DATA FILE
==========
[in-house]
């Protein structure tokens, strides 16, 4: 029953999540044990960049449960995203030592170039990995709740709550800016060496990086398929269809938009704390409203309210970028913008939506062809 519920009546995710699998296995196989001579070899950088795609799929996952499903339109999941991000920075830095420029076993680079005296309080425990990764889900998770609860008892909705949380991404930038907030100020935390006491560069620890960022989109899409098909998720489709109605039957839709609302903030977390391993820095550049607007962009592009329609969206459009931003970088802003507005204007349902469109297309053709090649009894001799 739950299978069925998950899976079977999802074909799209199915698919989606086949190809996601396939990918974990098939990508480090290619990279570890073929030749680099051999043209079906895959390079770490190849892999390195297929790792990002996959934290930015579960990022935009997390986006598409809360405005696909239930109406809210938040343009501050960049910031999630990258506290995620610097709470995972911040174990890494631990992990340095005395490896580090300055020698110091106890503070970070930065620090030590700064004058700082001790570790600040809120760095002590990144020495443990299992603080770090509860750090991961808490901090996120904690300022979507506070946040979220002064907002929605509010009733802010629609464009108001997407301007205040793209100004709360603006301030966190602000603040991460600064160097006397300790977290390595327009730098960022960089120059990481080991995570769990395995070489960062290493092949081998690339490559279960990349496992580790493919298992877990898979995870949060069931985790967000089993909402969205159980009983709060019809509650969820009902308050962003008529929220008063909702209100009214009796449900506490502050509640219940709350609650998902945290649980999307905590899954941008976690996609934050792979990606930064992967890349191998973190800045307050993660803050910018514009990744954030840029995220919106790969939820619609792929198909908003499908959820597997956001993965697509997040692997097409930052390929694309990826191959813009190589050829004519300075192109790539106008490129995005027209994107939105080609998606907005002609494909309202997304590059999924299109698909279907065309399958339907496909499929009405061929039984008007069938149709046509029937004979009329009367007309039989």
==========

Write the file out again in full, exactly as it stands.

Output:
[in-house]
């Protein structure tokens, strides 16, 4: 029953999540044990960049449960995203030592170039990995709740709550800016060496990086398929269809938009704390409203309210970028913008939506062809 519920009546995710699998296995196989001579070899950088795609799929996952499903339109999941991000920075830095420029076993680079005296309080425990990764889900998770609860008892909705949380991404930038907030100020935390006491560069620890960022989109899409098909998720489709109605039957839709609302903030977390391993820095550049607007962009592009329609969206459009931003970088802003507005204007349902469109297309053709090649009894001799 739950299978069925998950899976079977999802074909799209199915698919989606086949190809996601396939990918974990098939990508480090290619990279570890073929030749680099051999043209079906895959390079770490190849892999390195297929790792990002996959934290930015579960990022935009997390986006598409809360405005696909239930109406809210938040343009501050960049910031999630990258506290995620610097709470995972911040174990890494631990992990340095005395490896580090300055020698110091106890503070970070930065620090030590700064004058700082001790570790600040809120760095002590990144020495443990299992603080770090509860750090991961808490901090996120904690300022979507506070946040979220002064907002929605509010009733802010629609464009108001997407301007205040793209100004709360603006301030966190602000603040991460600064160097006397300790977290390595327009730098960022960089120059990481080991995570769990395995070489960062290493092949081998690339490559279960990349496992580790493919298992877990898979995870949060069931985790967000089993909402969205159980009983709060019809509650969820009902308050962003008529929220008063909702209100009214009796449900506490502050509640219940709350609650998902945290649980999307905590899954941008976690996609934050792979990606930064992967890349191998973190800045307050993660803050910018514009990744954030840029995220919106790969939820619609792929198909908003499908959820597997956001993965697509997040692997097409930052390929694309990826191959813009190589050829004519300075192109790539106008490129995005027209994107939105080609998606907005002609494909309202997304590059999924299109698909279907065309399958339907496909499929009405061929039984008007069938149709046509029937004979009329009367007309039989």